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Brazil's Greatest Hits [Vinyl]

3.8 out of 5 stars 9 customer reviews

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Brazil's Greatest Hits
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Vinyl, August 27, 1991
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$7.00
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Product Details

  • Vinyl (August 27, 1991)
  • Number of Discs: 1
  • Label: Gnp Crescendo
  • ASIN: B00005YO2D
  • Average Customer Review: 3.8 out of 5 stars  See all reviews (9 customer reviews)
  • Amazon Best Sellers Rank: #1,646,229 in Music (See Top 100 in Music)

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Customer Reviews

Top Customer Reviews

By A Customer on March 26, 1999
Format: Audio CD
If you are a fan of Wanderley's trademark sixties organ-bossa sound, avoid this cd at all costs! Though the liner notes do not indicate the recording date, it is clear from the pictire inside, as well as the nausea-inducing presence of a cheap ARP synthesizer, that this was recorded sometime in the eighties! Not that this would automatically make it awful; it's just awful period. The group DOES hit some nice grooves occasionally, but Walt's unmistakeable organ sound has all but vanished in place of a smoother, more homogonized tone that could just as easily come out of a Casio keboard; in additon, all the percussion sounds exceedingly bright to the point of annoyance. Over all, this collection completely lacks pretty much everything that makes the rest of Walt's work enjoyable. For die-hard completists only.
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Format: Audio CD
It should be said at the outset that WW was a "keyboardist," not just an organist. He actually started out playing piano in Sau Paulo and Rio clubs before he moved to the organ. So it's not really a departure for him to play the ARP, the Fender Rhodes electric piano, piano, and B3 organ on this compilation. That said, it should also be known that WW died from alcoholism not long after he cut these tracks, so that they don't sound like the "vintage" WW might reflect a man on his way out, both musically and literally, rather than his being affected by 80s culture.

It's rather odd that in Brasil, most folks have never heard of Wanderley; they remember the wife he left to come to America, Isaura Garcia, but not the man who was "discovered" by Tony Bennett and handed over to Creed Taylor at Verve (1966). Summer Samba put WW on the map here in the USA, but his successive output never reached that level of popularity, and in the 1960s American music business, if you're not popular, you're not going anywhere economically speaking. I've heard stories of WW playing drunken gigs in San Francisco tranny bars, and they might be true considering the sad anonymity that became his life. This collection should be considered the last musical gasp of a once popular star. It's really not all that bad, despite the more restrained keyboard style noted in another review. You can hear the earlier WW in a few tracks. I have nearly all the output of WW, including the stuff he realeased in Brasil (Sao Paulo used record stores), so I kinda had to buy this one. If you had to buy a compilation, get the Verve one with the bacon and coldcuts on the cover.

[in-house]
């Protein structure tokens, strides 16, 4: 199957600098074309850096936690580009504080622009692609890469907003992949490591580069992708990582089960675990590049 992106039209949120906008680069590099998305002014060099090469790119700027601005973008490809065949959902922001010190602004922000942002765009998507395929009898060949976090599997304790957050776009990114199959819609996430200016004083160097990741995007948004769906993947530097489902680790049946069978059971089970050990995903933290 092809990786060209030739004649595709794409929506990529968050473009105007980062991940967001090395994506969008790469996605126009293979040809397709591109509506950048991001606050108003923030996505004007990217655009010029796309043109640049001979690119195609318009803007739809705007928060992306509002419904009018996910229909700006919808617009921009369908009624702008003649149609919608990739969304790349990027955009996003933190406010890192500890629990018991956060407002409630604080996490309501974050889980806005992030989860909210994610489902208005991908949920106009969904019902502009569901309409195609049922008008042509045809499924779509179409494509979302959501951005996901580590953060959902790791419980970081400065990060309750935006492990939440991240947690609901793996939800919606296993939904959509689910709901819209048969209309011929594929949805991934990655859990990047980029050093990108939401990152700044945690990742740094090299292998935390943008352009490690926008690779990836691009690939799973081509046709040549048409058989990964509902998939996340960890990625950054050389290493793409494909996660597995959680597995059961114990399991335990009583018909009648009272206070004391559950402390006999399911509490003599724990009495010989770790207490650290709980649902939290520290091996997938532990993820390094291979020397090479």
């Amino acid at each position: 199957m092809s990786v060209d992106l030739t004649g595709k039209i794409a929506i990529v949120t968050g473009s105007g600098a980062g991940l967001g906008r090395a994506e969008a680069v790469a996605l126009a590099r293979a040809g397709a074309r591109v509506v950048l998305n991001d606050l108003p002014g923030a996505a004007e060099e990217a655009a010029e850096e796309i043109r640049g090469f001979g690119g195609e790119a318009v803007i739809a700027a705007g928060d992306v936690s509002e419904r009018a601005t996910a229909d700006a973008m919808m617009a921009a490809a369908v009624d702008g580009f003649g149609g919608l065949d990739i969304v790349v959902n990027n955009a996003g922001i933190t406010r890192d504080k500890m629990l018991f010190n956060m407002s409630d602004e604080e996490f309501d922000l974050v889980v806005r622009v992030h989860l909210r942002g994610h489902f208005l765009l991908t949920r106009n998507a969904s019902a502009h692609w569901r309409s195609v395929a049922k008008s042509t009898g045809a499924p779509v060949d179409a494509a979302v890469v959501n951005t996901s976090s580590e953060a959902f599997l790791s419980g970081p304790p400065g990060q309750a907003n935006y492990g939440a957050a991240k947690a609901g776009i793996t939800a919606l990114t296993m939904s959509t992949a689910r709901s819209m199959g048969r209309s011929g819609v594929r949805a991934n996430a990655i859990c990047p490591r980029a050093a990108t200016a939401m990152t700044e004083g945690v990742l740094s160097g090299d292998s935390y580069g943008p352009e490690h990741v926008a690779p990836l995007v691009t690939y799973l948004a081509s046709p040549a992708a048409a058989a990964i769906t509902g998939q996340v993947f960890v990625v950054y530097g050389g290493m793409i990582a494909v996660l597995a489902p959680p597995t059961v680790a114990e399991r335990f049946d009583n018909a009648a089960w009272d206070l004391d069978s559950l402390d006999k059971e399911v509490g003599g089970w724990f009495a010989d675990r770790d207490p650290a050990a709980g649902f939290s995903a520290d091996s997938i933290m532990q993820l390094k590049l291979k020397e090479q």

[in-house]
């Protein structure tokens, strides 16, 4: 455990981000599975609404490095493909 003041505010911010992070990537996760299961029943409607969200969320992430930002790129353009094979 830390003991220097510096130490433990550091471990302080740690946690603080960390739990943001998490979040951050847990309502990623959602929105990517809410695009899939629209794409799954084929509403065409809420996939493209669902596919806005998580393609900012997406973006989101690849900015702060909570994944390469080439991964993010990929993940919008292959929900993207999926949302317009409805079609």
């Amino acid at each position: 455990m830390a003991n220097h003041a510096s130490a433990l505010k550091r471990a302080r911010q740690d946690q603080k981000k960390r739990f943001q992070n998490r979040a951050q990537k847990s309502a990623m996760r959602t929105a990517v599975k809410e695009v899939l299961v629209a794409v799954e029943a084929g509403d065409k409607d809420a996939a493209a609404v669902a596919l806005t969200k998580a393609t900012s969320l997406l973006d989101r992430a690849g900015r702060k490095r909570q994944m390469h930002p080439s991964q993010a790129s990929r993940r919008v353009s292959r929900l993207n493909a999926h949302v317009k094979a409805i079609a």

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Format: Audio Cassette
Walter Wanderley is one of the greatest Brazilian Hammond Organists and was a pioneer of Bossa Nova that he preferred to call Jazz Samba. This compilation includes his latest versions recorded in the USA with a wonderful set of musicians and a great Hammond B3 sound
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Format: Audio CD
These are not the original versions Walter Wanderley recorded but the sound is rich and renovated. Wanderley keeps his own style and more modernized. All melodies included are excellent, very interesting, in a romantic style to be enjoyed with a coup of coffee and a delicious cake and ice cream. If you like brazilian sounds, I recommend this album, there are a lot of these instruments, such as the berimbau, introducing a song with the same title. The synthethizer has susbstituted today many musical instruments, but this instrument in particular may become a whole orchestra conducted by one indiviudual. All brazilian music fans must include this album, in their collections. Don't forget to buy it.
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Format: Audio CD Verified Purchase
I absolutely love the early Walter. The greatest Brazil hits on this CD sound better as the original. Walter, it feels, is at the end of his career. The synthesizers are cheesy bad. It's like he is playing at an old roadside Howard Johnsons or Ramada lounge getting paid in cocktails. Get the classic 60's Walter instead.
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